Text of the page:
by: Sigourney Weaver
Over the past month, I have been speaking to women in Canada and the American Midwest about a powerful force that discriminates against us. I am not talking about the glass ceiling or sexists bosses, although we all know those still exist. I am talking about climate change.
You might think that a force as sweeping as global warming would be an equal opportunity threat: that it would endanger men and women alike. But the fact is climate change exacts a heavier toll on women.
Women produce up to 80 percent of the food in the developing world. Drought and unpredictable rains brought on by climate change will make this work far more precarious. Women will have to labor harder and longer to ensure their families have food, fuel, and water.
Our role as caretakers puts us at even greater risk in times of extreme weather. Studies have found that women are 14 times more likely to die as a result of storms and other extreme weather than men.
Fourteen times! Why? Because women often look after the children, the elderly, and the sick, and that means we have less mobility in a flood or wildfire.
The good news is that we can help women change this.
If you ask people the tools we need to stop climate change, most talk about wind and solar energy, fuel efficient cars, and biofuels. But there is another solution that is not so widely known: empowering women.
Right now, hundreds of millions of women are denied basic education, are married off too young, or lack access to adequate health care. The leading cause of death for girls between the ages of 15 and 19 is medical complications from pregnancy.
Most women and girls want more control over how and when they build their families, and most development organizations support that aim. Now researchers also recognize that what is good for women is also good for the planet.
Two groundbreaking studies, one from the U.S. National Center for Atmospheric Research and one from the Futures Group, found that simply by meeting women’s existing needs for voluntary family planning, we could reduce carbon emissions by between 8 and 15 percent.
That is the equivalent of stopping all deforestation today.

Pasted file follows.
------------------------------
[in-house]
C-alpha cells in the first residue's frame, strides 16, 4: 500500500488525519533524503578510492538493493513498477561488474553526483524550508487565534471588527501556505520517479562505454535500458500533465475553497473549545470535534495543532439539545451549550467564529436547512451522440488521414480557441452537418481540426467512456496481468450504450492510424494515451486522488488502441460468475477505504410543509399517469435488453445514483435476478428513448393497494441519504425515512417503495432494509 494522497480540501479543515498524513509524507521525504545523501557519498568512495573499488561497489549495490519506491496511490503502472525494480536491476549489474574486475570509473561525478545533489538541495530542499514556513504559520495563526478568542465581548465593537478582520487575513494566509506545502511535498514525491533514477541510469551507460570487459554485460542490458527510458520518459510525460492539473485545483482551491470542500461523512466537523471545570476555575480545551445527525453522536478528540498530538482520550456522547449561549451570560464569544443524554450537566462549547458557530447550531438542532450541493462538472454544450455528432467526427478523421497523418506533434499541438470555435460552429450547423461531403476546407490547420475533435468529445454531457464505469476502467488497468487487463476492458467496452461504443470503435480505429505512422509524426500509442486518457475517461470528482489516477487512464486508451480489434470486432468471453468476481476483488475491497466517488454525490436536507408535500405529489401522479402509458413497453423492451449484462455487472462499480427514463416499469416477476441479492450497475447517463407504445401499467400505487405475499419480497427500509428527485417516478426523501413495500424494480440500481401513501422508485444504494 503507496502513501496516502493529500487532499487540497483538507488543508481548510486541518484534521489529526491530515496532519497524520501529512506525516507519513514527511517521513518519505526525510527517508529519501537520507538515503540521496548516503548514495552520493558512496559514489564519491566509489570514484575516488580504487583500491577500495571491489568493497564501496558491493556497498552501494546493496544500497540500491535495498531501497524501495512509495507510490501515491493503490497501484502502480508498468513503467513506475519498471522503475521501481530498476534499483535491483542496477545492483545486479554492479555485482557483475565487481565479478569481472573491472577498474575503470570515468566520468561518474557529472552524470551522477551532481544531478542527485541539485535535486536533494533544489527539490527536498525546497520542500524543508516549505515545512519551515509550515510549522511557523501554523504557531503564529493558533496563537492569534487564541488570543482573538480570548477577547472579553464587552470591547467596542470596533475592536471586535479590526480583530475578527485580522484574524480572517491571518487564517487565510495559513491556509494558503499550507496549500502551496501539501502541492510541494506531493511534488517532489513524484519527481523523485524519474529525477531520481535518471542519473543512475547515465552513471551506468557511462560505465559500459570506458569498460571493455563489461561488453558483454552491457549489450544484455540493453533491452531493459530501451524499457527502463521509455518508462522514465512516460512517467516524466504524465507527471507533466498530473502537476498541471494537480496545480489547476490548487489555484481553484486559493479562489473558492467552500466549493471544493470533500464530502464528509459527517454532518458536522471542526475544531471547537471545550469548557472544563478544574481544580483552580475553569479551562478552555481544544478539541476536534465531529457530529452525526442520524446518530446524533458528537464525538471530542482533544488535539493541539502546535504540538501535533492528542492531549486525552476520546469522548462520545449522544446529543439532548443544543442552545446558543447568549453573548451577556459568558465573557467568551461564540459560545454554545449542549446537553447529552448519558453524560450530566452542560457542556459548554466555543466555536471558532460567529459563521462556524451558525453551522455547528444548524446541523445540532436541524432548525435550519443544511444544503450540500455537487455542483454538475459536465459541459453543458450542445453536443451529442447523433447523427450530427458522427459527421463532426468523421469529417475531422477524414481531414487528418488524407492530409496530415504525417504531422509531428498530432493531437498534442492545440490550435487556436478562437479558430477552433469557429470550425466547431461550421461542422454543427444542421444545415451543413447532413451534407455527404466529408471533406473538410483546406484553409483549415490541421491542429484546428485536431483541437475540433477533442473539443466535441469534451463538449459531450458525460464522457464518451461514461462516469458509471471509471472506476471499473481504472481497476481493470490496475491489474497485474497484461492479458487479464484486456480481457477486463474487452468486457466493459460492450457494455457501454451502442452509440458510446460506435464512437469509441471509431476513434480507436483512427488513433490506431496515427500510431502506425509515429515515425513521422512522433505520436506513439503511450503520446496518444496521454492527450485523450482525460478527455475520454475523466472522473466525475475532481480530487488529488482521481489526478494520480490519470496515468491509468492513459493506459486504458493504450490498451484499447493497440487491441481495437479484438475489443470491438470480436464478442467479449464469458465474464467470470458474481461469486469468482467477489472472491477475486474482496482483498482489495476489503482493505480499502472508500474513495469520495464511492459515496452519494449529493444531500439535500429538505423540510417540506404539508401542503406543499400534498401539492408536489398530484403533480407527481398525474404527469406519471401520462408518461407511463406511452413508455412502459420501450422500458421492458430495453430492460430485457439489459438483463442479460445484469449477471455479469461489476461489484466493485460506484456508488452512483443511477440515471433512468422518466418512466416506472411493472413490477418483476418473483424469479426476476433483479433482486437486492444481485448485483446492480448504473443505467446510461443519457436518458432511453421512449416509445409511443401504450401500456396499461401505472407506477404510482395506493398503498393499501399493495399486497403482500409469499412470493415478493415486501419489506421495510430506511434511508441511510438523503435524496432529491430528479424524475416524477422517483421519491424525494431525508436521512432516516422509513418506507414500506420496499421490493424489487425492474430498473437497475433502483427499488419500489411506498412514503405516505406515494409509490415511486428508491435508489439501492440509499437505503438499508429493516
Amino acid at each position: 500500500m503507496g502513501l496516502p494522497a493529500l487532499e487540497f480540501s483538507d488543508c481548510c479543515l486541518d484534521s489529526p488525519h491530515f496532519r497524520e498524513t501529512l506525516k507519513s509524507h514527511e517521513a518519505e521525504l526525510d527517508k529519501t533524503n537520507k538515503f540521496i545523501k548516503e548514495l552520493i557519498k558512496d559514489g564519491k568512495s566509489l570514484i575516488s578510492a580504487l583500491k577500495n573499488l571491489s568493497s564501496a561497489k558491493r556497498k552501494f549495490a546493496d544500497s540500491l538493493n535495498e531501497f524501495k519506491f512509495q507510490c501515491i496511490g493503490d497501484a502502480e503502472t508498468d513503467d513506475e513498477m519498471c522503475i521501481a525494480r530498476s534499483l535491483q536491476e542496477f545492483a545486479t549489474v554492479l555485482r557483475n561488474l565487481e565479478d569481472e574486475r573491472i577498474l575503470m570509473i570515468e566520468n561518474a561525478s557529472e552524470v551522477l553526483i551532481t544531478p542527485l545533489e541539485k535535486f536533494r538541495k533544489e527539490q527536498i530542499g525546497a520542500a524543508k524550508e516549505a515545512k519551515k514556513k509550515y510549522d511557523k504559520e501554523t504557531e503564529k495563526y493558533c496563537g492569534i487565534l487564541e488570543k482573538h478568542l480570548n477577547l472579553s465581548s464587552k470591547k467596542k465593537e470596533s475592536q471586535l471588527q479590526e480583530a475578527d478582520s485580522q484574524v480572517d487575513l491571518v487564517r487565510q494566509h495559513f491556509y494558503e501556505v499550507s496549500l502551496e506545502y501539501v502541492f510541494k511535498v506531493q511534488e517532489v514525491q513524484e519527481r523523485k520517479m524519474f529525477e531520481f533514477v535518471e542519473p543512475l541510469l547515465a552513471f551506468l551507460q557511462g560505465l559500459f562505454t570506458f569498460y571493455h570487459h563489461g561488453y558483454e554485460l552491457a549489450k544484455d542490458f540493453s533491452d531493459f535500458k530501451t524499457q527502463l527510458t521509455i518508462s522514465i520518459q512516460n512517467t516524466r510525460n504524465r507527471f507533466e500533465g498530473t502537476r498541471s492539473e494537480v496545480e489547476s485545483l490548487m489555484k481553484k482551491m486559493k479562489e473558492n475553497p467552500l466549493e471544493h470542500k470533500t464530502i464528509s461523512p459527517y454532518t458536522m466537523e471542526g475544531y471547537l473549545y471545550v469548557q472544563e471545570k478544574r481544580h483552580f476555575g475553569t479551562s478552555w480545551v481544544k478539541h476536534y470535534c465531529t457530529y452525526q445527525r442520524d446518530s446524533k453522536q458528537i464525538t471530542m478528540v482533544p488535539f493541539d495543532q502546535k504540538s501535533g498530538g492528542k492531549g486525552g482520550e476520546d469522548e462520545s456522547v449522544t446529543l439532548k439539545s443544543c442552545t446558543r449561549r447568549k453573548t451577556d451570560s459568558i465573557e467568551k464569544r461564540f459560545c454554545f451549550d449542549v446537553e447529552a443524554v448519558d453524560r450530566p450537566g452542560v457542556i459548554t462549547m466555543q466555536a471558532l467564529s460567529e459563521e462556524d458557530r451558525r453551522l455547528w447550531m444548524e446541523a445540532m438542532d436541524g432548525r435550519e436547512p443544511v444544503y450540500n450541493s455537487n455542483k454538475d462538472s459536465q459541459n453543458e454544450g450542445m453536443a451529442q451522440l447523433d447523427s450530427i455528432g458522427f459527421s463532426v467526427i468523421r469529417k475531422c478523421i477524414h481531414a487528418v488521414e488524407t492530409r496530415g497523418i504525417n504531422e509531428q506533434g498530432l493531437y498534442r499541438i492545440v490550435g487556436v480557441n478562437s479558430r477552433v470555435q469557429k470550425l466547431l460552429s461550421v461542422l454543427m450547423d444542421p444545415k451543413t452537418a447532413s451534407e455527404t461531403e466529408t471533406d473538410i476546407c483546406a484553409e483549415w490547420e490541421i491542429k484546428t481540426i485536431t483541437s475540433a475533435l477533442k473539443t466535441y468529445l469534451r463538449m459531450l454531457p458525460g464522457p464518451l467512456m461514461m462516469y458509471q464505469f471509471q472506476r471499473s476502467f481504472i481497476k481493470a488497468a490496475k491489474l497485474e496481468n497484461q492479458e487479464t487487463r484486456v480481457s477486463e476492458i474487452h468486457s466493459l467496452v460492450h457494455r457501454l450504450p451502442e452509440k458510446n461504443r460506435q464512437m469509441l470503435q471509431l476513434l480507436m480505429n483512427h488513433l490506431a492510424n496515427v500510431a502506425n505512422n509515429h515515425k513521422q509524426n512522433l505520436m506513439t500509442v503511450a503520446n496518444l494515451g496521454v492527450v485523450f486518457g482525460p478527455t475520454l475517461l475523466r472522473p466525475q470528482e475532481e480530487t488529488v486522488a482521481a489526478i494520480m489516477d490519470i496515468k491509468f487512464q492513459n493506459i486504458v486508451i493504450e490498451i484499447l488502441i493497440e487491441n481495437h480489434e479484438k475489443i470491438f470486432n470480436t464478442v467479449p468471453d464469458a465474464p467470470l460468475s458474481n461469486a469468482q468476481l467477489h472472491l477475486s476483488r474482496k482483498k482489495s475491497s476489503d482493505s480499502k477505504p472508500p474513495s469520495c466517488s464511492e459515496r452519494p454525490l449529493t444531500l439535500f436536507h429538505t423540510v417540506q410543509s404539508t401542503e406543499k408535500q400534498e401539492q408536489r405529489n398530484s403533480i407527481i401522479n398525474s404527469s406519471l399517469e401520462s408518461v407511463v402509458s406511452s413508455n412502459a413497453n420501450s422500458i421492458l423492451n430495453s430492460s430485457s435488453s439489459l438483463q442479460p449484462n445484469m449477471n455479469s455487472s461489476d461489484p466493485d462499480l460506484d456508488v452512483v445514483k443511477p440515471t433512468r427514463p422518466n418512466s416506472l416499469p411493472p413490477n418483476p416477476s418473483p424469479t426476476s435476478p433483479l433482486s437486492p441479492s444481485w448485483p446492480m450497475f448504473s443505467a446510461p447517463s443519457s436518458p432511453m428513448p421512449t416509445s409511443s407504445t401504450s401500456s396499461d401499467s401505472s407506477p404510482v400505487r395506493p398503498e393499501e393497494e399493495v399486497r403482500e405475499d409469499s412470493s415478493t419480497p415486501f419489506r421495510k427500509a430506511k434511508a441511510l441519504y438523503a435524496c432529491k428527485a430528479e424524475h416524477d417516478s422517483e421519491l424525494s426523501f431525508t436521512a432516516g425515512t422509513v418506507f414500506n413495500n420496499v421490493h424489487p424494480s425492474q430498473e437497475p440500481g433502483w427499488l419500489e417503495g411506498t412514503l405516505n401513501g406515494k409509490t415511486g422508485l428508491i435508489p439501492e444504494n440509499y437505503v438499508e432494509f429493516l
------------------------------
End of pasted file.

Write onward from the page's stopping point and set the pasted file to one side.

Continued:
This is an extraordinary proposition. Empowering women to make critical decisions in their own lives can help solve the biggest environmental and humanitarian challenge of our time.
This opportunity exists not only in developing nations, but here in America as well. Millions of women in the U.S. lack access to family planning. Giving them and their sisters around the world the education and health care they want will make enormous improvements in their lives.
This is a very promising finding. But in no way does empowerment take the place of government action on climate change. Developed nations in particular must do our part. We have released the lion’s share of global warming pollution into the atmosphere. It is our moral obligation to power our economies in cleaner, safer ways.
Yet in the face of so urgent a crisis, we must fight with every weapon we have. Improving women’s lives while curbing emissions offers another arrow in our quiver.
So in addition to what you may already be doing to protect the environment, I encourage you to also support organizations that empower and educate women here and around the globe.
And tell your lawmakers that the government’s paralysis on climate change must end. It’s embarrassing how many members of Congress continue to deny the existence of global warming, and it’s shocking how many potential candidates for the 2012 presidential race have retracted their previous support of climate action. As some are saying in the media, these deniers are the new birthers.
To break through this willful ignorance, we must press our leaders in government and business to change how we produce energy and transport ourselves. Yet at the same time, we can also engage the world’s women as a potent force of change.